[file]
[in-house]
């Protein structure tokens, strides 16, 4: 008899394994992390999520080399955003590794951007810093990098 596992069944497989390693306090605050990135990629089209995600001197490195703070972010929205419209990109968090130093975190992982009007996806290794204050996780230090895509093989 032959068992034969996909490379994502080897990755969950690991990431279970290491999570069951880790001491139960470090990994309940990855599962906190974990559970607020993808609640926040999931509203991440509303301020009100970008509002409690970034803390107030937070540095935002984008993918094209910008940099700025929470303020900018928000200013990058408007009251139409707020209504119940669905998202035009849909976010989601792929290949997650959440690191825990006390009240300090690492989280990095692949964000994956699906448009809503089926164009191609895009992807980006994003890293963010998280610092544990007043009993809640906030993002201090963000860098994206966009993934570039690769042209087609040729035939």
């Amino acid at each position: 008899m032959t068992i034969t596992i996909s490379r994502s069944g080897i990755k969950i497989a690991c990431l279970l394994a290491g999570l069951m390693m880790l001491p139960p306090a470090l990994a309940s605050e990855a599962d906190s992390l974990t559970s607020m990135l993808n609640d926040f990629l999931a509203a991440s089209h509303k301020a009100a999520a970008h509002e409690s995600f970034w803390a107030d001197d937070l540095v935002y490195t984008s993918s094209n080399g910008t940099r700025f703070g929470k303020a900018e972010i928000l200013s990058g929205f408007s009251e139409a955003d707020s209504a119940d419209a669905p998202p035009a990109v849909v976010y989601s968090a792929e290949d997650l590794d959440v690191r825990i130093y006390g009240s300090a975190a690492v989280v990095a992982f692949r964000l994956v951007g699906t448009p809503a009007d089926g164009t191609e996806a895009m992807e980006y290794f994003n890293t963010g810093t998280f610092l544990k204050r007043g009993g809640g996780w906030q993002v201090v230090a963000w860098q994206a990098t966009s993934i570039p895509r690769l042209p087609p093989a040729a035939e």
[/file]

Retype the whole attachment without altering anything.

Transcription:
[in-house]
């Protein structure tokens, strides 16, 4: 008899394994992390999520080399955003590794951007810093990098 596992069944497989390693306090605050990135990629089209995600001197490195703070972010929205419209990109968090130093975190992982009007996806290794204050996780230090895509093989 032959068992034969996909490379994502080897990755969950690991990431279970290491999570069951880790001491139960470090990994309940990855599962906190974990559970607020993808609640926040999931509203991440509303301020009100970008509002409690970034803390107030937070540095935002984008993918094209910008940099700025929470303020900018928000200013990058408007009251139409707020209504119940669905998202035009849909976010989601792929290949997650959440690191825990006390009240300090690492989280990095692949964000994956699906448009809503089926164009191609895009992807980006994003890293963010998280610092544990007043009993809640906030993002201090963000860098994206966009993934570039690769042209087609040729035939």
């Amino acid at each position: 008899m032959t068992i034969t596992i996909s490379r994502s069944g080897i990755k969950i497989a690991c990431l279970l394994a290491g999570l069951m390693m880790l001491p139960p306090a470090l990994a309940s605050e990855a599962d906190s992390l974990t559970s607020m990135l993808n609640d926040f990629l999931a509203a991440s089209h509303k301020a009100a999520a970008h509002e409690s995600f970034w803390a107030d001197d937070l540095v935002y490195t984008s993918s094209n080399g910008t940099r700025f703070g929470k303020a900018e972010i928000l200013s990058g929205f408007s009251e139409a955003d707020s209504a119940d419209a669905p998202p035009a990109v849909v976010y989601s968090a792929e290949d997650l590794d959440v690191r825990i130093y006390g009240s300090a975190a690492v989280v990095a992982f692949r964000l994956v951007g699906t448009p809503a009007d089926g164009t191609e996806a895009m992807e980006y290794f994003n890293t963010g810093t998280f610092l544990k204050r007043g009993g809640g996780w906030q993002v201090v230090a963000w860098q994206a990098t966009s993934i570039p895509r690769l042209p087609p093989a040729a035939e």